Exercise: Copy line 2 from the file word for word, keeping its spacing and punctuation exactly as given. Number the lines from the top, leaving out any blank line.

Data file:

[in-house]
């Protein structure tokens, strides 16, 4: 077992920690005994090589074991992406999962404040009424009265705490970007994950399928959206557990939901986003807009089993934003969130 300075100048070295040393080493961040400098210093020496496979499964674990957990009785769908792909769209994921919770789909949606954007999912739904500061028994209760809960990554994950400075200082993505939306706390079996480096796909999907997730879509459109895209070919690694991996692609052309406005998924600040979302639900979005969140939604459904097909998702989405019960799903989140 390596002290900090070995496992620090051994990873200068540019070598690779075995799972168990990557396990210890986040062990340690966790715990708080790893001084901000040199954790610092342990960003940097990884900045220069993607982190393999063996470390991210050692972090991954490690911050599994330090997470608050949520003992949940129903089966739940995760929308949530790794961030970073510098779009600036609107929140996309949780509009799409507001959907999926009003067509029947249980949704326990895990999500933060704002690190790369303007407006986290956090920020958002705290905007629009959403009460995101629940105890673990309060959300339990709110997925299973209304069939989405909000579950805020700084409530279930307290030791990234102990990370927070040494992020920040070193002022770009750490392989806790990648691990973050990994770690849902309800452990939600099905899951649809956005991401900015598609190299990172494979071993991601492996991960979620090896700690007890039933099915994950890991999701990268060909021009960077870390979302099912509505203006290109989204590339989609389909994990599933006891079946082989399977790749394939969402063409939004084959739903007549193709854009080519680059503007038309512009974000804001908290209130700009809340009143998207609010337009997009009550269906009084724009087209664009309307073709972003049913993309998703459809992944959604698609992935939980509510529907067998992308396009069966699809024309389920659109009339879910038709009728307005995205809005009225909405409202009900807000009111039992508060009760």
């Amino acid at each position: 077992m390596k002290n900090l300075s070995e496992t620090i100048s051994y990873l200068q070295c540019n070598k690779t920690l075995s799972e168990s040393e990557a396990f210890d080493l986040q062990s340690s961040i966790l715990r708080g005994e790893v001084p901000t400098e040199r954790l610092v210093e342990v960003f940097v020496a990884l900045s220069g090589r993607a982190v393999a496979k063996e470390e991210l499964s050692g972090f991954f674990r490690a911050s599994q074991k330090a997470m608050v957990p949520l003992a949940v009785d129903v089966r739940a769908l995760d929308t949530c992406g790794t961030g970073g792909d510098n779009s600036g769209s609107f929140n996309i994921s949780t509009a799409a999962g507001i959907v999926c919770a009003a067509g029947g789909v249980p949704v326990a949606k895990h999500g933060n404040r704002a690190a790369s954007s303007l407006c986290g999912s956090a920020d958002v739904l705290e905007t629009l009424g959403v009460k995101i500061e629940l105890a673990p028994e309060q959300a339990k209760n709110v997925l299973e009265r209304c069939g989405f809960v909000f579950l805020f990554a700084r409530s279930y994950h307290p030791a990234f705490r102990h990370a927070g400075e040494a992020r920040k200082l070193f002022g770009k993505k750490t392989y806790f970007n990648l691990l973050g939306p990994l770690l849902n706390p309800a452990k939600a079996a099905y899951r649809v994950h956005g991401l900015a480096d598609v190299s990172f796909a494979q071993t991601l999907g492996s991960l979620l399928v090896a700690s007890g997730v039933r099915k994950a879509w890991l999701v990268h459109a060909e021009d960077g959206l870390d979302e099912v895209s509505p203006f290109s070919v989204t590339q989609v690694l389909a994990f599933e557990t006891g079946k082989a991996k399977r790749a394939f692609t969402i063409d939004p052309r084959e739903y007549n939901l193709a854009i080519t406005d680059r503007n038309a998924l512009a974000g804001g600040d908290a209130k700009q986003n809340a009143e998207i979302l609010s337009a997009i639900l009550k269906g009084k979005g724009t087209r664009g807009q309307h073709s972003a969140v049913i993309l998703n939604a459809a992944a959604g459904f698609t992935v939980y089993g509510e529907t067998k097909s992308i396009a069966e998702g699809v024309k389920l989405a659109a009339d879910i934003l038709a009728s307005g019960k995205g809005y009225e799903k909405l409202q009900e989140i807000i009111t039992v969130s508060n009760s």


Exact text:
């Protein structure tokens, strides 16, 4: 077992920690005994090589074991992406999962404040009424009265705490970007994950399928959206557990939901986003807009089993934003969130 300075100048070295040393080493961040400098210093020496496979499964674990957990009785769908792909769209994921919770789909949606954007999912739904500061028994209760809960990554994950400075200082993505939306706390079996480096796909999907997730879509459109895209070919690694991996692609052309406005998924600040979302639900979005969140939604459904097909998702989405019960799903989140 390596002290900090070995496992620090051994990873200068540019070598690779075995799972168990990557396990210890986040062990340690966790715990708080790893001084901000040199954790610092342990960003940097990884900045220069993607982190393999063996470390991210050692972090991954490690911050599994330090997470608050949520003992949940129903089966739940995760929308949530790794961030970073510098779009600036609107929140996309949780509009799409507001959907999926009003067509029947249980949704326990895990999500933060704002690190790369303007407006986290956090920020958002705290905007629009959403009460995101629940105890673990309060959300339990709110997925299973209304069939989405909000579950805020700084409530279930307290030791990234102990990370927070040494992020920040070193002022770009750490392989806790990648691990973050990994770690849902309800452990939600099905899951649809956005991401900015598609190299990172494979071993991601492996991960979620090896700690007890039933099915994950890991999701990268060909021009960077870390979302099912509505203006290109989204590339989609389909994990599933006891079946082989399977790749394939969402063409939004084959739903007549193709854009080519680059503007038309512009974000804001908290209130700009809340009143998207609010337009997009009550269906009084724009087209664009309307073709972003049913993309998703459809992944959604698609992935939980509510529907067998992308396009069966699809024309389920659109009339879910038709009728307005995205809005009225909405409202009900807000009111039992508060009760």